1620 The Mayflower sailed from Plymouth. The connection between the American colonies and Britain, with shipping as its cornerstone continued to grow unhindered for almost two hundred years.

1652 to 1653 The First Anglo-Dutch War was fought between. Battles were fought at Dungeness, Portland, the Gabbard and Scheveningen.

1665-7 In the Second Anglo-Dutch War their victory meant the Dutch Navy became the world's strongest.

1699 The first offshore lighthouse was that built on the Eddystone Rocks.

17th century ship design improved, exports were coal and corn, imports of fish and sugar.

1758 Horatio Nelson was born. 1st Viscount Nelson was a British admiral who was famous for his participation in the sea battles of the Napoleonic Wars, most notably at the Battle of Trafalgar a decisive British victory where he lost his life.

17th century trade expanded with. The Royal African Company had a monopoly of the African trade until 1712 but there was much privateering. Later a major part of this trade was in the "Triangular trade" which involved taking goods from Britain to West Africa, slaves from Africa to the West Indies and America, then sugar to Britain. The main ports involved were London, Bristol and Liverpool but there were many others, with a total of 11,615 sailings with 3.4 million slaves between 1662 and 1807. William Wilberforce and his supporters got the slave trade abolished in 1808 and subsequently the Royal Navy tried to suppress it.

1732 The first lightship was positioned at the Nore.

1728 James Cook was born in Yorkshire he became apprenticed to a firm of Whitby coal shippers then joined the navy and worked his way up to command. The Royal Society wanted to observe the transit of Venus due in June 1769 and to find the supposed southern continent. They persuaded the Admiralty to provide a ship and James Cook, an excellent navigator. For the voyage Cook chose the HM Bark Endeavour which was a Whitby collier. It was adapted in the Royal Navy Dockyard at Deptford, and scientific instruments for observing the transit were loaded. Accompanying Cook were the astronomer Dr Green, a botanist Joseph Banks and two artists. The Endeavour sailed around Cape Horn to Tahiti, then to New Zealand and finally to Australia. After a year at home, Cook took two colliers, Resolution and Adventure, to the Antarctic and then to Tahiti, testing the new timekeeper of John Harrison. He made a third voyage, to try and find the Northwest Passage, with Resolution and HMS Discovery. After encountering ice he turned back to Hawaii. When Cook tried to take the king hostage, because of the theft of a ship's boat, he was killed on 14 February 1779.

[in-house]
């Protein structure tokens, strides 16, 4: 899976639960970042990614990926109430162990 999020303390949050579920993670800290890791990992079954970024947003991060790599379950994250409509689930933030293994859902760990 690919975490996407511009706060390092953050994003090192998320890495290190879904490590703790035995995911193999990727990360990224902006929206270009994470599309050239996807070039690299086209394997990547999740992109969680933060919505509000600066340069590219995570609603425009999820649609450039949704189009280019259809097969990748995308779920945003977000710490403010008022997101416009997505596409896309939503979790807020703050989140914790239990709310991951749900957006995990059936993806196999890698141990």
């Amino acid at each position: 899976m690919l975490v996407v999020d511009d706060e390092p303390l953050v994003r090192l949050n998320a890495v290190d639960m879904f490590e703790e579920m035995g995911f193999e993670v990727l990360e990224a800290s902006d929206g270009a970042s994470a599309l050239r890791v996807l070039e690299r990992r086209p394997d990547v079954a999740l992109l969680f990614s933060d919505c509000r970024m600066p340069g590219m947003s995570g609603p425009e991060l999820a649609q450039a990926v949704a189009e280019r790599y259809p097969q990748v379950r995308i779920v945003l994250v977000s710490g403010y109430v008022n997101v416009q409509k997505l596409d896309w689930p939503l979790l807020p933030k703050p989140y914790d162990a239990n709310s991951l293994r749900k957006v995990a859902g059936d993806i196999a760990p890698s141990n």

1735 to 1760 John Harrison developed four types of marine chronometers for use at sea to allow accurate determination of longitude.1734 Lloyd's List was established in and Lloyd's Register in 1764/5.

1759 to 1765 HMS Victory was built at Chatham Dockyard with over 100 guns. She fought at the Battle of Trafalgar in 1805. Later she sailed on many naval expeditions.

1768 HM Bark Endeavour was built as a collier in Whitby. She was full rigged ship and sturdily built with a large hold. Endeavour's flat bottomed hull was well suited for sailing in shallow water and was designed to be beached. She was acquired by the Royal Navy, and after a major refit at Deptford she was used by James Cook on his first voyage to the Pacific Ocean. On her return to Britain, Endeavour was used as a store ship and then sold out of the navy and used as a merchant ship. Her later fate is uncertain. A replica was built in Fremantle from the original drawings, starting in 1988. This was completed in 1994 and Endeavour undertook a voyage to Whitby where she stayed from 1997 to 2003. She is now at the Australian National Maritime Museum in Sydney.

1793 to 1821 The first paddle steamer was used between Leith and London. The first British steamer to cross the Atlantic was the Sirius in 1838, closely followed by the Great Western. The Peninsular and Oriental Steam Navigation Company was originally set up to take passengers to Gibraltar and this was extended to India, the company eventually becoming "P&O". The "White Star Line" originally concentrated on the emigrant trade but had fast liners after 1871. During war time the liners were used as troop ships. Southampton became the main passenger port because of its deep harbour with four tides.